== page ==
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Former Baltimore Orioles pitcher Mike Cuellar dies at 72

Mike Cuellar, one of the greatest players in Baltimore Orioles history, died Friday at Orlando Regional Medical Center. He was 72.

Cuellar suffered a steady decline of health since mid-January: a brain aneurysm, followed by the removal of his gall bladder, which preceded cancer in the stomach.

A lefthanded master of the screwball, Cuellar was as one of the best pitchers in baseball in the late 1960s and early 1970s. He won 20 or more games four times between 1969 and 1974. Cuellar, nicknamed "Crazy Horse" won the Cy Young award in 1969, and was selected to the All-Star Game four times in his career.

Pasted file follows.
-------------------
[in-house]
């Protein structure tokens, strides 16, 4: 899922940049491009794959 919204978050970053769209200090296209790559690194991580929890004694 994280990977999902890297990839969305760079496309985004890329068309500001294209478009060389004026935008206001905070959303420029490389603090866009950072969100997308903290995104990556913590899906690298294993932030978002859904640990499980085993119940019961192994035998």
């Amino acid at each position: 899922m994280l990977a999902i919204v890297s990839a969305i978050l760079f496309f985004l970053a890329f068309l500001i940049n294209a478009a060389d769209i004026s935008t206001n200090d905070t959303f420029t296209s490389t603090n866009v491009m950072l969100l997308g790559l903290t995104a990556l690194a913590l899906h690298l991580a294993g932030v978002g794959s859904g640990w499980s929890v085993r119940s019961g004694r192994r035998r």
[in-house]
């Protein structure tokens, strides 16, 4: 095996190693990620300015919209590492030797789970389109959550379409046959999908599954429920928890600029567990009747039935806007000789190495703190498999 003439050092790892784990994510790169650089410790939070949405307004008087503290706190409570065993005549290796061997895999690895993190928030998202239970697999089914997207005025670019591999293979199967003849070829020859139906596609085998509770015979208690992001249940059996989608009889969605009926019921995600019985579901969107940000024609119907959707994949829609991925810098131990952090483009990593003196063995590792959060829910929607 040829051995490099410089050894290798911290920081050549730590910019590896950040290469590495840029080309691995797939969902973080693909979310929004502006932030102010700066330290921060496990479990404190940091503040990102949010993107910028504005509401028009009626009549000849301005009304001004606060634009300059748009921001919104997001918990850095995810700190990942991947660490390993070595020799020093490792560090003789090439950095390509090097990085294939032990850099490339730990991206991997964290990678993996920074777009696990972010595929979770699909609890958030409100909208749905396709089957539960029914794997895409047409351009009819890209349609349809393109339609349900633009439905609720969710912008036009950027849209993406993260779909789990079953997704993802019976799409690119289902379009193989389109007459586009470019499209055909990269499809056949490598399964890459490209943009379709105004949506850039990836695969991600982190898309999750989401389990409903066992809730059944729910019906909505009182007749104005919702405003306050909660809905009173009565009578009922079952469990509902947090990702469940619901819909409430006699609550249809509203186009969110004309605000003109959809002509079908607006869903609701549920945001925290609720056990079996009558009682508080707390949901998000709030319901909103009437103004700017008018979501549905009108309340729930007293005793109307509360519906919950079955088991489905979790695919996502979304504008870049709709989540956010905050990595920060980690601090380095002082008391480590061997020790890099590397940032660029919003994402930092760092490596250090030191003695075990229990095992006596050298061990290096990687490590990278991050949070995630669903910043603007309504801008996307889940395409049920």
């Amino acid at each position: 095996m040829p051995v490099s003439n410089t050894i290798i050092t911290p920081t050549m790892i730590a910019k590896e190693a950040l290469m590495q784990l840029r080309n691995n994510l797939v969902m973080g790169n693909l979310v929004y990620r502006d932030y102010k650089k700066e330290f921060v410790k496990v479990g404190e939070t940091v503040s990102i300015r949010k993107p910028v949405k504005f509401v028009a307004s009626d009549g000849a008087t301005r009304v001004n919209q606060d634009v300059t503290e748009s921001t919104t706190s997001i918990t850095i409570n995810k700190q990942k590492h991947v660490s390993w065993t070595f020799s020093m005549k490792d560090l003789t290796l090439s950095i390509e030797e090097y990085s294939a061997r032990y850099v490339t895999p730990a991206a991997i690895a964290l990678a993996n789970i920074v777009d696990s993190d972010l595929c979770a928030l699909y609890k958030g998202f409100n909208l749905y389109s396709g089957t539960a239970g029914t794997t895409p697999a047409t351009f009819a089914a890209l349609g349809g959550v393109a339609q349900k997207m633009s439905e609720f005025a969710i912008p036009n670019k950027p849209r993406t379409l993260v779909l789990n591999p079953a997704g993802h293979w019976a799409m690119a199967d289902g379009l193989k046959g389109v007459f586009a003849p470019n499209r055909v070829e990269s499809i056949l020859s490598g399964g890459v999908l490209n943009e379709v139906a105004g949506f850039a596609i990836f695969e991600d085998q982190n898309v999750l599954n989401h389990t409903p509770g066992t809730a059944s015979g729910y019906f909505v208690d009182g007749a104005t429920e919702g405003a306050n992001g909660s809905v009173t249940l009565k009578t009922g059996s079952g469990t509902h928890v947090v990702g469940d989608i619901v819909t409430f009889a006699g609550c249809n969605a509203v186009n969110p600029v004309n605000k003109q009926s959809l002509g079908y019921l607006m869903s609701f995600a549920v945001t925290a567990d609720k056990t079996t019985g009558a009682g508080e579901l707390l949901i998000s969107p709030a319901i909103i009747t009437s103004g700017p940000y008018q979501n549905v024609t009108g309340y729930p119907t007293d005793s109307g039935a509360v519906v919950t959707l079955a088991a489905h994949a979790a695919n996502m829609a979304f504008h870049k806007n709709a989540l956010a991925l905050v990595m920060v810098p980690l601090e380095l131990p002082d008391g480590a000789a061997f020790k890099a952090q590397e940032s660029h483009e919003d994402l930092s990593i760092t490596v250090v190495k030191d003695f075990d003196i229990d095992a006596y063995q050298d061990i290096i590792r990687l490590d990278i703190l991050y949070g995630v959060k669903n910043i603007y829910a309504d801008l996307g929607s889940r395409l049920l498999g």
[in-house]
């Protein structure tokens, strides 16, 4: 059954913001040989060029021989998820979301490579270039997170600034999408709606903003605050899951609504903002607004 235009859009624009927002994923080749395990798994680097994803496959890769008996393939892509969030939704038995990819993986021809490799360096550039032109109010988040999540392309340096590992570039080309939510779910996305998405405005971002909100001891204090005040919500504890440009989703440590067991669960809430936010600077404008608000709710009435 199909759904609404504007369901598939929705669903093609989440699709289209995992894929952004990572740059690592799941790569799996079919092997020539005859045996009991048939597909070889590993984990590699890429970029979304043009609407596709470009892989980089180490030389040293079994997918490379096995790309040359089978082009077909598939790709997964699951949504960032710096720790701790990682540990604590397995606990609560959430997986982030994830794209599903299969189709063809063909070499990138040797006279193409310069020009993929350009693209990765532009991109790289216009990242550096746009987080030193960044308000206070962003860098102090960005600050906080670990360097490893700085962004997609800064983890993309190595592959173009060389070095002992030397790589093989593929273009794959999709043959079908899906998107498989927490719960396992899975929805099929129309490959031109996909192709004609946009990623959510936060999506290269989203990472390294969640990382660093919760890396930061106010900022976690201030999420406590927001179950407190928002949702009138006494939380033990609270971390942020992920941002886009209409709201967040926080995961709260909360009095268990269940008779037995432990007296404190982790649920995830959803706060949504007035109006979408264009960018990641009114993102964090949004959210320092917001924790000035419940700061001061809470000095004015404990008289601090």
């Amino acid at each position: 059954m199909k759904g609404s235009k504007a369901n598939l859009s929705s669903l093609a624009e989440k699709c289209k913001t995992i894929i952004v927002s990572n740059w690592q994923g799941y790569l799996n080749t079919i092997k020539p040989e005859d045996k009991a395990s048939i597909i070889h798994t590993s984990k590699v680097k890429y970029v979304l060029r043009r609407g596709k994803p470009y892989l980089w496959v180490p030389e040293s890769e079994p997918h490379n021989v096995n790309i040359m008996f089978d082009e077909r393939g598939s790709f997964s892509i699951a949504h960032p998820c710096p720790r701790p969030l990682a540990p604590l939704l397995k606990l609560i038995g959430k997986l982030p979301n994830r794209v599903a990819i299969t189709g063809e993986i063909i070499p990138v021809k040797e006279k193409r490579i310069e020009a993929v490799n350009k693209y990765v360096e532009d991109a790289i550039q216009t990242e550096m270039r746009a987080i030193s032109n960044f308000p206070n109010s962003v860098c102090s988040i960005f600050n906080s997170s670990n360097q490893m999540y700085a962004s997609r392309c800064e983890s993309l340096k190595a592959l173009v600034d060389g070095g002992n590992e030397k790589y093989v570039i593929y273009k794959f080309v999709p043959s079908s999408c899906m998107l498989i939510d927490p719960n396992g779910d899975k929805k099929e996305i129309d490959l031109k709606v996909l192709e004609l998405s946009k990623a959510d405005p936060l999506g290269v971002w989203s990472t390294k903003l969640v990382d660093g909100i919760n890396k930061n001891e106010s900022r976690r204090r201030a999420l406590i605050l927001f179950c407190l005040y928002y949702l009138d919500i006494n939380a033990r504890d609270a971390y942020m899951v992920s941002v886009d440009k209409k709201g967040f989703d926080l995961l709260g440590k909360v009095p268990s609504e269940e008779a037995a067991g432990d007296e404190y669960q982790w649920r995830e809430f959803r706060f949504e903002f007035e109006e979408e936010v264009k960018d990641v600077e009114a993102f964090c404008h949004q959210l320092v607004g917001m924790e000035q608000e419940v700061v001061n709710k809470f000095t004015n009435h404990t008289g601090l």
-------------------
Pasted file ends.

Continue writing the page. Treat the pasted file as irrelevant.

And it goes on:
Cuellar closed out the 1970 World Series with a win in Game 5 against Cincinnati.

He was part of a fabled Orioles staff that featured four 20-game winners in 1971 - Cuellar, Dave McNally, Jim Palmer and Pat Dobson. That rotation would carry the Orioles to three American League pennants, five playoff appearances and three World Series. Because of specialization in the game today, that likely will never happen again.

"He was an artist," former Orioles manager Earl Weaver said Friday. "He could pitch a game in 85 pitches, and he might not throw his best fastball twice. "

Originally from Santa Clara, Cuba, Cuellar was 185-130 overall with a 3.14 ERA in a career that started in 1959 with Cincinnati and ended in 1977 with the Angels.

- The Associated Press contributed to this report.

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